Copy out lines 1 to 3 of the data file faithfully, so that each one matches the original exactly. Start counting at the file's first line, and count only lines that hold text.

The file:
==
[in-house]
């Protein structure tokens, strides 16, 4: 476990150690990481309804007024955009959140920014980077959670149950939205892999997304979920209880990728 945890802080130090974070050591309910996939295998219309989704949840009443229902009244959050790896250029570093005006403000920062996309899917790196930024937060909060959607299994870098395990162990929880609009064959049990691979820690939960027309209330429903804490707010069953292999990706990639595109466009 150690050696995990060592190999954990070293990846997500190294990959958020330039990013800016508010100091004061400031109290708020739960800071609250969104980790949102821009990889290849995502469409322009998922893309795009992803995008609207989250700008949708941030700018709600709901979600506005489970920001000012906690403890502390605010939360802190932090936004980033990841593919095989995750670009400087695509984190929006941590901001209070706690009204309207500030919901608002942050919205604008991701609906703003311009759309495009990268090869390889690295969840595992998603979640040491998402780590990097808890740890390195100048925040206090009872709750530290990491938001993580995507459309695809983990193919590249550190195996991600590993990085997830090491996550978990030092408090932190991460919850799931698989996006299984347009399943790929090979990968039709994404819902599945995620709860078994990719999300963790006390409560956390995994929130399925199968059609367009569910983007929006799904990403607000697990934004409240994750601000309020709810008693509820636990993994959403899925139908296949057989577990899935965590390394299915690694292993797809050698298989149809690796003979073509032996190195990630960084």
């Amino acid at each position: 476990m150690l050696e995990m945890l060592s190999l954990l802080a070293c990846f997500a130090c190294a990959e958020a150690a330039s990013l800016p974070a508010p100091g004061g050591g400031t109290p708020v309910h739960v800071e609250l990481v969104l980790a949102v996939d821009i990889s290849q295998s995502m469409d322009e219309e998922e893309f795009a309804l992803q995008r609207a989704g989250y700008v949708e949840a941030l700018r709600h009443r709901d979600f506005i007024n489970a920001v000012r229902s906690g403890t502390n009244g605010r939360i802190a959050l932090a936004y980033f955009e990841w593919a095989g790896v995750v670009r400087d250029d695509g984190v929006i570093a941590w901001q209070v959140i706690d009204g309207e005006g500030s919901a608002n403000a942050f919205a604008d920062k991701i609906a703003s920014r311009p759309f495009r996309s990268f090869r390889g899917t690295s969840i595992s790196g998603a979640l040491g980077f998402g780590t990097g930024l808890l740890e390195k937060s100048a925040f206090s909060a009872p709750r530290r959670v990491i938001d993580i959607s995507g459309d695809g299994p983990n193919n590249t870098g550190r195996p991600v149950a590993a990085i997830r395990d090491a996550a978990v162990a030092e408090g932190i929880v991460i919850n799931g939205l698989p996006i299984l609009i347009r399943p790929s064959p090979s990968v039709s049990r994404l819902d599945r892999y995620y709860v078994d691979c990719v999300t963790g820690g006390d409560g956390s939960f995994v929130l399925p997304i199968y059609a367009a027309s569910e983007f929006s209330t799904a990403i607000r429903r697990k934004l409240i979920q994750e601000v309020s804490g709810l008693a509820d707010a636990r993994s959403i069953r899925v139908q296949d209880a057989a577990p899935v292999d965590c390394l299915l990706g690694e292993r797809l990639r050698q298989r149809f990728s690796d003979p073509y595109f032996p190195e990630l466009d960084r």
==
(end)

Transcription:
[in-house]
């Protein structure tokens, strides 16, 4: 476990150690990481309804007024955009959140920014980077959670149950939205892999997304979920209880990728 945890802080130090974070050591309910996939295998219309989704949840009443229902009244959050790896250029570093005006403000920062996309899917790196930024937060909060959607299994870098395990162990929880609009064959049990691979820690939960027309209330429903804490707010069953292999990706990639595109466009 150690050696995990060592190999954990070293990846997500190294990959958020330039990013800016508010100091004061400031109290708020739960800071609250969104980790949102821009990889290849995502469409322009998922893309795009992803995008609207989250700008949708941030700018709600709901979600506005489970920001000012906690403890502390605010939360802190932090936004980033990841593919095989995750670009400087695509984190929006941590901001209070706690009204309207500030919901608002942050919205604008991701609906703003311009759309495009990268090869390889690295969840595992998603979640040491998402780590990097808890740890390195100048925040206090009872709750530290990491938001993580995507459309695809983990193919590249550190195996991600590993990085997830090491996550978990030092408090932190991460919850799931698989996006299984347009399943790929090979990968039709994404819902599945995620709860078994990719999300963790006390409560956390995994929130399925199968059609367009569910983007929006799904990403607000697990934004409240994750601000309020709810008693509820636990993994959403899925139908296949057989577990899935965590390394299915690694292993797809050698298989149809690796003979073509032996190195990630960084």
């Amino acid at each position: 476990m150690l050696e995990m945890l060592s190999l954990l802080a070293c990846f997500a130090c190294a990959e958020a150690a330039s990013l800016p974070a508010p100091g004061g050591g400031t109290p708020v309910h739960v800071e609250l990481v969104l980790a949102v996939d821009i990889s290849q295998s995502m469409d322009e219309e998922e893309f795009a309804l992803q995008r609207a989704g989250y700008v949708e949840a941030l700018r709600h009443r709901d979600f506005i007024n489970a920001v000012r229902s906690g403890t502390n009244g605010r939360i802190a959050l932090a936004y980033f955009e990841w593919a095989g790896v995750v670009r400087d250029d695509g984190v929006i570093a941590w901001q209070v959140i706690d009204g309207e005006g500030s919901a608002n403000a942050f919205a604008d920062k991701i609906a703003s920014r311009p759309f495009r996309s990268f090869r390889g899917t690295s969840i595992s790196g998603a979640l040491g980077f998402g780590t990097g930024l808890l740890e390195k937060s100048a925040f206090s909060a009872p709750r530290r959670v990491i938001d993580i959607s995507g459309d695809g299994p983990n193919n590249t870098g550190r195996p991600v149950a590993a990085i997830r395990d090491a996550a978990v162990a030092e408090g932190i929880v991460i919850n799931g939205l698989p996006i299984l609009i347009r399943p790929s064959p090979s990968v039709s049990r994404l819902d599945r892999y995620y709860v078994d691979c990719v999300t963790g820690g006390d409560g956390s939960f995994v929130l399925p997304i199968y059609a367009a027309s569910e983007f929006s209330t799904a990403i607000r429903r697990k934004l409240i979920q994750e601000v309020s804490g709810l008693a509820d707010a636990r993994s959403i069953r899925v139908q296949d209880a057989a577990p899935v292999d965590c390394l299915l990706g690694e292993r797809l990639r050698q298989r149809f990728s690796d003979p073509y595109f032996p190195e990630l466009d960084r």